Las Vegas. Another unspeakable, senseless tragedy. It’s impossible for us to wrap our minds around this kind of heinous act. When we’re faced with the tragic massacre of innocent lives, not only do we experience acute shock, outrage, and grief, our sense of the world being a fundamentally unsafe place gets rekindled and reinforced.  It’s easy to focus on a negative and skewed view of human beings. These thoughts exacerbate feelings of helplessness, hopelessness, anxiety, and fear.  Although we need comfort and support to process all of these cognitions and emotions, and should never underestimate the impact that murderous acts have on victims and their loved ones, we also have to be careful not to get lost in only one aspect of the tragedy.

What I encourage all of us to do in a time like this, is focus on the extraordinary acts of courage and heroism that every day people spontaneously and simultaneously engaged in:

  • Strangers and first responders served as human shields, protecting people who were in the direct path of gunfire.
  • Countless victims were carried to safety and tended to by laypeople who attempted to stop bleeding wounds, and through the administration of CPR.
  • Acutely traumatized people, frozen in fear and unable to move, were quickly ushered into hiding places by those who could activate their flight response.

The extent to which hundreds of people put their own lives on the line to help others is nothing short of extraordinary. To me, this is the true representation of the human spirit; connecting, supporting, comforting, helping, nurturing and reassuring one another- even in the face of abject terror.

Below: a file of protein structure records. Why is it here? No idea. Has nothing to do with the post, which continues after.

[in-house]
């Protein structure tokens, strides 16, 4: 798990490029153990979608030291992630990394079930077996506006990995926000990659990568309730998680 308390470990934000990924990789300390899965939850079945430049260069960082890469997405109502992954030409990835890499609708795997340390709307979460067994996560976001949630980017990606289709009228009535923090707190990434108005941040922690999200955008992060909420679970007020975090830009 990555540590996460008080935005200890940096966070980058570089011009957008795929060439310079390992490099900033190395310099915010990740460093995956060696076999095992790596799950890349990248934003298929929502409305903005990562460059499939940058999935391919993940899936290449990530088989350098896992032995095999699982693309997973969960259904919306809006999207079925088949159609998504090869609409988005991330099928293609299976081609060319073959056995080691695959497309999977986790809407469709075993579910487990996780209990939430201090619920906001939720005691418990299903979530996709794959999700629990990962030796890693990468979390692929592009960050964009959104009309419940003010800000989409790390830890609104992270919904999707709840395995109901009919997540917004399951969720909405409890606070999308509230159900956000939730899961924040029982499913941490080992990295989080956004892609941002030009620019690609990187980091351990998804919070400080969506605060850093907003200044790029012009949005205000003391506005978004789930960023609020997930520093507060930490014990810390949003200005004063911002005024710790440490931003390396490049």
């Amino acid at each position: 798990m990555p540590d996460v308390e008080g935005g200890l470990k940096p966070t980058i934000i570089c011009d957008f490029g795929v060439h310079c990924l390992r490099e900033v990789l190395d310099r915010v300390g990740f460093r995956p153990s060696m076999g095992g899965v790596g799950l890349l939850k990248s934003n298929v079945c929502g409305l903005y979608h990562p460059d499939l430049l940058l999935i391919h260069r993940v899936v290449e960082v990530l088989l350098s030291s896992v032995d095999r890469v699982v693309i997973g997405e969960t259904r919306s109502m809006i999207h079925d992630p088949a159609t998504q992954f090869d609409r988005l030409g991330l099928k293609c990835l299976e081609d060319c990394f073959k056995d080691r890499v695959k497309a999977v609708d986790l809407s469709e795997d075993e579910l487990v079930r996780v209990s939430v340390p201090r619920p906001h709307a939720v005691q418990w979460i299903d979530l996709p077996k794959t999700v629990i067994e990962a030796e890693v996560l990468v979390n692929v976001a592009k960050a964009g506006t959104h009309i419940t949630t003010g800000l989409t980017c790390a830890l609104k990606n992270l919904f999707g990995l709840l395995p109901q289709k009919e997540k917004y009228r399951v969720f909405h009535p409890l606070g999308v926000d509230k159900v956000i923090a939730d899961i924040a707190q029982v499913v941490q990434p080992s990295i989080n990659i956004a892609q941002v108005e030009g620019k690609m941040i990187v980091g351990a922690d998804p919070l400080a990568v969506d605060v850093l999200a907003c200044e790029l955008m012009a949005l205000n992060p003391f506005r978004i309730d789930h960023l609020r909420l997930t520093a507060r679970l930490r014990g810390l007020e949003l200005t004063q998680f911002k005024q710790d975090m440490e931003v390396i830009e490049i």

And one other point to consider: be careful not to overload on the news and the graphic images of carnage they always sensationally lead with to draw us in.  If you need to get more information- which is a natural response when we’re trying to understand and “make sense out” of senseless acts- focus on the stories that highlight resiliency and courage. In doing so, you’ll be able to maintain your faith in the inherent goodness of the vast majority of people. Don’t allow the acts of one madman to overshadow your core belief that human beings have the capacity to be deeply loving and deeply caring.

May all of the innocent victims who lost their lives in this tragedy be honored and remembered through our continued acts of kindness. May their souls rest in peace.

One thought on "Tragedy in Las Vegas: How we can cope"

  1. Beth says:

    “When we’re faced with the tragic massacre of innocent lives, not only do we experience acute shock, outrage, and grief, our sense of the world being a fundamentally unsafe place gets rekindled and reinforced. It’s easy to focus on a negative and skewed view of human beings.”

    what do you recommend to do to deal with the fact that each year over 56 billion sentient land animals are killed (equivalent to 1,000 Nazi Holocausts each year) unnecessarily “food” and everyone but about 2 % of the population (ethical vegans) participates and doesn’t care?

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